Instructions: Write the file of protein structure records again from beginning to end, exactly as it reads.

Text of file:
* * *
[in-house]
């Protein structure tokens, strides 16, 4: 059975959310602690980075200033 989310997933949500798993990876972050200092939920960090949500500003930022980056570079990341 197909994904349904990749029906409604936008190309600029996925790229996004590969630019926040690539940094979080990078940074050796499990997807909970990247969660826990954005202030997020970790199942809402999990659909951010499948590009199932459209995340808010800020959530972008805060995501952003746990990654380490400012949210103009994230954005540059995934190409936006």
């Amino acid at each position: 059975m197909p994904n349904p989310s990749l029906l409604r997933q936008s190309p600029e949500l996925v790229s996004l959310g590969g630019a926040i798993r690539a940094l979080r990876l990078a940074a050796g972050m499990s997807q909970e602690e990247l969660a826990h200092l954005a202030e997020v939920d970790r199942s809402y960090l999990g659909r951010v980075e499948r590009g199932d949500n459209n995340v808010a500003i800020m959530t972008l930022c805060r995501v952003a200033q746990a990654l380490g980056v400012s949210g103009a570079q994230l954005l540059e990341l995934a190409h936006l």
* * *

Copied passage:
[in-house]
């Protein structure tokens, strides 16, 4: 059975959310602690980075200033 989310997933949500798993990876972050200092939920960090949500500003930022980056570079990341 197909994904349904990749029906409604936008190309600029996925790229996004590969630019926040690539940094979080990078940074050796499990997807909970990247969660826990954005202030997020970790199942809402999990659909951010499948590009199932459209995340808010800020959530972008805060995501952003746990990654380490400012949210103009994230954005540059995934190409936006």
């Amino acid at each position: 059975m197909p994904n349904p989310s990749l029906l409604r997933q936008s190309p600029e949500l996925v790229s996004l959310g590969g630019a926040i798993r690539a940094l979080r990876l990078a940074a050796g972050m499990s997807q909970e602690e990247l969660a826990h200092l954005a202030e997020v939920d970790r199942s809402y960090l999990g659909r951010v980075e499948r590009g199932d949500n459209n995340v808010a500003i800020m959530t972008l930022c805060r995501v952003a200033q746990a990654l380490g980056v400012s949210g103009a570079q994230l954005l540059e990341l995934a190409h936006l």